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Online Education Is Inaccessible and Ableist

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“Education is a right, not a privilege.” William J Clinton

Access to education was never a privilege and it shouldn’t be, but this Pandemic has shown us the worst times ever and compelled all of us to refer to online means for achieving everything, be it work from home, university examinations, COVID-testing and, education.

Though we all recognise the advantages and benefits of going digital: comfort, less commuting time, increased productivity, attending global webinars, workshops and, above all, staying safe from novel Coronavirus. But what’s more important is to understand and realise that the virtual mode is not equally accessible and advantageous to everyone.

Online Education Is Inaccessible and Ableist

Here’s how ableism creeps into online course delivery: when we think that disability is getting in the way of how online courses could run because we’ve only been anticipating “normal” learners, that’s ableism. When students don’t seem to live up to the smart, energetic, social, independent, self-starters, we were expecting online, that’s ableism. When we wait for students to “come out” as disabled and request reactive accommodation, that’s ableism. But when we plan for and embrace disability we counter ableism by building content everyone can tap into.

writing in braille
According to census reports, there are approximately 2.68 crore persons with disabilities in India.

As universities and schools try to transition learning from physical classrooms to online ones quickly, disabled students have been (and will continue to be) disproportionately affected. The rapid migration to virtual classes has forced disabled students into using websites and apps that were never designed to accommodate them. Therefore, the needs of students with disabilities have been overlooked, causing a lot of problems for students physically and mentally.

According to census reports, there are approximately 2.68 crore persons with disabilities in India, i.e. 2.21% of the total population. Strikingly, many global estimates reveal that it is a gross underestimation and the number could be as high as 18% of the total population. However, despite being a significant part of our population, their concerns are rarely brought to light.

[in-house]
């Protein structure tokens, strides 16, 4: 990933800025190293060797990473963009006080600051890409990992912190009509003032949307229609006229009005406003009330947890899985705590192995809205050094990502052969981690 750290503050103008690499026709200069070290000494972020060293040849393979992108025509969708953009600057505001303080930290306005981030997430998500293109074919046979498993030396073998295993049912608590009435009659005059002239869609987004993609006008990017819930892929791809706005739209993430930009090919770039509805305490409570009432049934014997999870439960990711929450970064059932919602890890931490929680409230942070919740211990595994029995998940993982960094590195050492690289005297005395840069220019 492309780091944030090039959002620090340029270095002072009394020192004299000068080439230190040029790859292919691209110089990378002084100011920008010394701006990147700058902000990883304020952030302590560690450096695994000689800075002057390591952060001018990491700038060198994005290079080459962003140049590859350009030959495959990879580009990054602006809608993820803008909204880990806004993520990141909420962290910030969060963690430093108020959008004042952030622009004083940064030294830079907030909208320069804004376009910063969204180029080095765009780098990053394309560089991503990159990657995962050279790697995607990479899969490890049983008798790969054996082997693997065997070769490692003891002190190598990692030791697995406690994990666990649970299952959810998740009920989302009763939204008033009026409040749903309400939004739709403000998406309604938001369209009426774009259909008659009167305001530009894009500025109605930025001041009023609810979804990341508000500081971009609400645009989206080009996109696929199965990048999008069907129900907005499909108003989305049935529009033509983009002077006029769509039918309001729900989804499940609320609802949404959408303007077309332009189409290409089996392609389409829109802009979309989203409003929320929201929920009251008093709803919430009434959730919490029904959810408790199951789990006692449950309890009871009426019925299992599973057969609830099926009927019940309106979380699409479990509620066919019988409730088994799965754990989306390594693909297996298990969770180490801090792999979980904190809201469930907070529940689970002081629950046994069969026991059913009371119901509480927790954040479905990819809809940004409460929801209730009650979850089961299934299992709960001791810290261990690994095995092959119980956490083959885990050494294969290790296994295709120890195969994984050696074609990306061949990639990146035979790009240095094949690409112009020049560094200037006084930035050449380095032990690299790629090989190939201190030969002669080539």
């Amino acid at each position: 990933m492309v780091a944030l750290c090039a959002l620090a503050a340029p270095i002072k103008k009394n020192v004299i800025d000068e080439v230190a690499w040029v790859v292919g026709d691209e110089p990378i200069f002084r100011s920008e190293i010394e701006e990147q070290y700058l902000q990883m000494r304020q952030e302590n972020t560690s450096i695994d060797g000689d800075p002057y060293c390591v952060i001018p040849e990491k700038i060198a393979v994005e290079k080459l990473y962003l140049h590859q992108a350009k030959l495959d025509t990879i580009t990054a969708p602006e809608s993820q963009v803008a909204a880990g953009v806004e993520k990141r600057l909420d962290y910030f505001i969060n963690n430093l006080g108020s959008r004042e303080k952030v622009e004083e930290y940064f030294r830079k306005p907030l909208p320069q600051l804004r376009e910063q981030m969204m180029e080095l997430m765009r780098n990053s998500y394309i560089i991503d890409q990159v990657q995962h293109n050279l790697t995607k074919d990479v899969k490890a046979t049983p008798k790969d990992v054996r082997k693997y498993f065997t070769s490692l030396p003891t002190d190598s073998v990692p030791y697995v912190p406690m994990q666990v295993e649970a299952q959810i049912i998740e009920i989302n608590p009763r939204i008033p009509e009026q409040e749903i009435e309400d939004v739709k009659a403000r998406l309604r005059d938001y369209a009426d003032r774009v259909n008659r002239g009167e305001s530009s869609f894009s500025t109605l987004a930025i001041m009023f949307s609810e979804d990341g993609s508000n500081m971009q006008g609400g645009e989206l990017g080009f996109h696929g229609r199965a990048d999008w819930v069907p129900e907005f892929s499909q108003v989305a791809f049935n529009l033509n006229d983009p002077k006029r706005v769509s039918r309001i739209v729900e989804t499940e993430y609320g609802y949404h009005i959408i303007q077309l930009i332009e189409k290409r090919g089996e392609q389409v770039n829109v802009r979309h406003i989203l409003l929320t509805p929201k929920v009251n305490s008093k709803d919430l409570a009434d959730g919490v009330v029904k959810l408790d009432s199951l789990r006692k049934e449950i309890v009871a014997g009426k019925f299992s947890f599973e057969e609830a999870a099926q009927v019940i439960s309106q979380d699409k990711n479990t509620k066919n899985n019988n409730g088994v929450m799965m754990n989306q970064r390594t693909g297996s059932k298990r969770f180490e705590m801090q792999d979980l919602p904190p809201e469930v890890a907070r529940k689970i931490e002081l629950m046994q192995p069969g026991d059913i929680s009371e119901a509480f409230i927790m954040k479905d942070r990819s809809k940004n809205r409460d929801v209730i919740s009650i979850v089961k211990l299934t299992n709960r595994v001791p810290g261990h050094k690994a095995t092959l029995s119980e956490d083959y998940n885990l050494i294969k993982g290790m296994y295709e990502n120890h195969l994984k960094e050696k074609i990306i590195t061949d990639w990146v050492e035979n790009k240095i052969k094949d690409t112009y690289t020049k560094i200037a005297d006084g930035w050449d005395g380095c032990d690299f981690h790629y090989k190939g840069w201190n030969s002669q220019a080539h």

Students with hearing impairment do not have access to sign language interpreters or real-time captioning transcriptions of speech generated by a person during online classes. It makes a lecture hard to understand, and ultimately the person has to spend multiple hours after attending the online classes to compile and rescript the notes after referring to their peers.

Although some virtual platforms do have the option of subtitles or captions known as automated speech recognition, it’s not the best way to assume that they are sufficiently useful to them. It depends on the pace with which the teacher is delivering the lecture and at times is highly inaccurate and inefficient.

The primary issue faced by students with visual impairment is learning materials not being compatible with screen readers, which read and navigate course documents and sometimes transcribe them into Braille. Students having a weak vision are already at high risk of harming their eyes due to increased screen time. It’s challenging to follow reading material or digital textbooks due to its non-availability in an online format compatible with the screen reader, making the whole learning process quite stressful and slow, which is ironic, to say the least.